"Rapt all the mind, or in ſoft pleaſure drown'd;
"Where the hoarſe trumpet rouzing martial fire,
"Made vaulted roof and rocky walls reſound.
"There ſullen ſilence reigns, and there the owl
"Makes her abode that loves the gloomy night;
"Thence not the leaſt noiſe riſes, ſave the howl
"Of bats, and beaſts obſcene that ſhun the light.
"Yon mould'ring chapel, which in days of yore
"To ſome romantic ſaint was ſacred made,
"Where th' early prieſt his matins murmur'd o'er,
"And ſaid his numerous maſſes for the dead;
"There now each noxious animal and weed
"In baleful darkneſs dwells: And where the croſs
"Was plac'd, the henbane ſpreads a deadly ſhade;
"And the foul toad conceal'd lyes in the moſs.
"See o'er the place deep melancholy reigns
"Where ſplendor once diffus'd its brighteſt day;
"And of a palace ev'n theſe poor remains
"Will ſoon to nameleſs ruin drop a prey.
"Such fate awaits all ſublunary things,
"Save thoſe that reſt on VIRTUE'S firm ſupport;
"She aid alone 'gainſt Time's fell ravage brings,
"And ſmiles ſecure at Fortune's cruel ſport."
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Thus while he ſpoke, his robe expanding wide,
Majeſtic as a cherub ſtill he ſtood;
Then thro' the liquid air was ſeen to glide,
And, ſwift aſcending, gain'd his bleſt abode.
I ſilent turning from the eaſtern ſeas
Behold the full-orb'd moon refulgent riſe;
No fluttering zephyr fans the yellow trees,
Each breathe in gentle cadence ſoftly dies.
The ſtrepent horn no more the hills rebound,
But all the air is wrapt in ſtillneſs mild,
Save where the far-off curfeu's ſolemn ſound
Steals on the ear, melodiouſly wild!
Fair CYNTHIA'S ray, ſwift-gliding as ſhe roſe,
Firſt mark'd the place where a proud veſſel lay,
Which in the lulling calm ſeem'd to repoſe,
While not a gale its ſlagging ſails did ſway.
Then ſlow that tow'ring hill to view diſclos'd,
At whoſe wide baſe a princely palace ſtands;
And by it, to each ruthleſs ſtorm expos'd,
A ſacred ruin;—ſhame of modern hands!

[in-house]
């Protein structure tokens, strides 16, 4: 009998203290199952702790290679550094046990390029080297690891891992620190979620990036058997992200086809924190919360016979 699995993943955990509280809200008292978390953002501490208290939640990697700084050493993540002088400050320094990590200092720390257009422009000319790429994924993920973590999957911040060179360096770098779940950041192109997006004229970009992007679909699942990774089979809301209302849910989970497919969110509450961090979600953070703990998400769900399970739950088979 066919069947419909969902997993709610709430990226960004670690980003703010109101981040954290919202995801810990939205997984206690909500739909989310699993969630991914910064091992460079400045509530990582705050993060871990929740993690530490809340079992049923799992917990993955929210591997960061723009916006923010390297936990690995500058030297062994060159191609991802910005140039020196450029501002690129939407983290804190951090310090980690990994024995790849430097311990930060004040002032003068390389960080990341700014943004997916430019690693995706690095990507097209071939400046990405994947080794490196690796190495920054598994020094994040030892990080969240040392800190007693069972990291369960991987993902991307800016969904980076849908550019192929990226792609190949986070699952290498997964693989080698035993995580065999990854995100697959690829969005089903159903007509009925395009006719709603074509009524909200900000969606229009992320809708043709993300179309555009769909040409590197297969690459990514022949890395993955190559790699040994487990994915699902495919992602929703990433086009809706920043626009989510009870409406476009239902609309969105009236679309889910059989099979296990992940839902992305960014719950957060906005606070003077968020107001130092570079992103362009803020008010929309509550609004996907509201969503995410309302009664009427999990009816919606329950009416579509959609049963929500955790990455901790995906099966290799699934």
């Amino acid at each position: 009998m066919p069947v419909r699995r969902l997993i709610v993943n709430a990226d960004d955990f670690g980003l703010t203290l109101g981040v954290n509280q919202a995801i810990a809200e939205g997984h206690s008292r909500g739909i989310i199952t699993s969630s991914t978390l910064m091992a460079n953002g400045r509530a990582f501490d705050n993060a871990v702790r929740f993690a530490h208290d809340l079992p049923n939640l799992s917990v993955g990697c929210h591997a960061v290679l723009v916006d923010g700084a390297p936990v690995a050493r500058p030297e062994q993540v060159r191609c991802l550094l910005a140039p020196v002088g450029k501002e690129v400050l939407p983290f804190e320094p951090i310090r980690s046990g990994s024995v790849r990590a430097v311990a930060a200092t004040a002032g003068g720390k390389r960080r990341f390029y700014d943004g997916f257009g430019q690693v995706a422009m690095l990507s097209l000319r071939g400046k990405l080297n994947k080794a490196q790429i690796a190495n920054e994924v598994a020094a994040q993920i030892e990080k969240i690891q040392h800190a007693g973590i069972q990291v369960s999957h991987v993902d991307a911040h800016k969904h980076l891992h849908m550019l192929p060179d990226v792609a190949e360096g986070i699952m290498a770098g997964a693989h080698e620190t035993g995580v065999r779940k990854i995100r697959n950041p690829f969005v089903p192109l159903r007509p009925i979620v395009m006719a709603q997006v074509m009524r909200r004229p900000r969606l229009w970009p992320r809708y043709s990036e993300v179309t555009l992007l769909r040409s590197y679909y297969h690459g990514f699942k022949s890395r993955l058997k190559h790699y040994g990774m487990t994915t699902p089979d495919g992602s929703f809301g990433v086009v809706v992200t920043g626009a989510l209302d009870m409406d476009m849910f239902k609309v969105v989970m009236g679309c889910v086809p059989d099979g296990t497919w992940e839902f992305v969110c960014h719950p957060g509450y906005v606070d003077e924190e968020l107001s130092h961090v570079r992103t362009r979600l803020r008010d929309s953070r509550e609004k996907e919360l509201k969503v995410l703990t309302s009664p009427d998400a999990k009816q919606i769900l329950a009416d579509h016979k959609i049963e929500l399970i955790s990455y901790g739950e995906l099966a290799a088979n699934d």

Sure SCOTIA'S kings auguſt, and heroes brave,
Claim the moſt ſplendid honours of the tomb;
To them their country who but liv'd to ſave,
No longer be deny'd the grateful dome!
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Soon all EDINA'S glories roſe to ſight,
Her lofty ſpires, her caſtle proudly ſtrong;
The diſtant Forth reflecting the pale light,
As ſlow he flow'd the laughing fields among.
Autumn her golden mantle o'er the land
Had caſt; each ſound was huſh'd in ſilence ſtill,
Save where the rivulet murmur'd thro' the ſand;
The ſnowey moon-light ſleep'd on every hill.
A ſcene ſo ſweetly ſolemn Fancy's eye
Survey'd with rapture and tranquil delight;
But while ſhe ſoftly breath'd a parting ſigh,
Reſign'd its beauties to the ſilent night.
THE END.

NOTES.

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Stanza II. 3. Royalty bore ſway, &c.]

QUEEN MARY reſided at Craigmillar Caſtle in the month of November 1566, during the time that preparations were made for baptizing her ſon JAMES VI. at Stirling. Knox, Buchan. lib. 18. &c.—It appears from the letters ſuppoſed to have been wrote by her to Bothwell, that ſhe intended to have brought her huſband Henry Darnly to the bath at this place; but he not chuſing it, and proceeding to the Kirk of Field, was there murdered. Goodal, vol. II.

Page 7. St. IV. 3. Whoſe fate, &c.]

Muoiono le citta▪ muoiono i regni,
Copre i faſti e le pompe arena, ed herba.
E l' huom d' eſſer mortal parche ſi ſdegni:
O noſtra mente cupida e ſuperba!
TASSO.

P. S. St. V. 3. Oft hath'd, &c.]

It was a cuſtom of this beautiful Princeſs to bathe herſelf in white wine, as a preſervative of her charms. In this ſhe was not ſingular, it being frequent with the Ladies of that age, when the progreſs of the liberal arts began to be attended with proportional refinements in luxury. Jaques du Fouilloux, one of the Beaux Eſprits of that period, enumerating the arts with which a country girl, of whom he was enamoured, diſdained to improve her perſon, particularly mentions this: ‘Point ne prenoit vin blanc pour ſe baigner. L' Adoleſcence de Jaques du Fouilloux.

P. 9. St. V. 1. See o'er the place, &c.]

Haec ſunt quas merito quondam eſt mirata Vetuſtas
Magnarum rerum magna ſepulchra vides.
C. LABERIUS de ruinis Athen.

St. penult. l. 4. Snowey Moon-light.]

Quo ſolet et niveae vuttum confundere lunae. OVID.

Ib. Moon-light ſleep'd.]

This bold figure is taken from the Poet of Nature: ‘How ſweet the moon-light ſleeps upon this bank! Merchant of Venice, Act V. Sc. 1.

FINIS.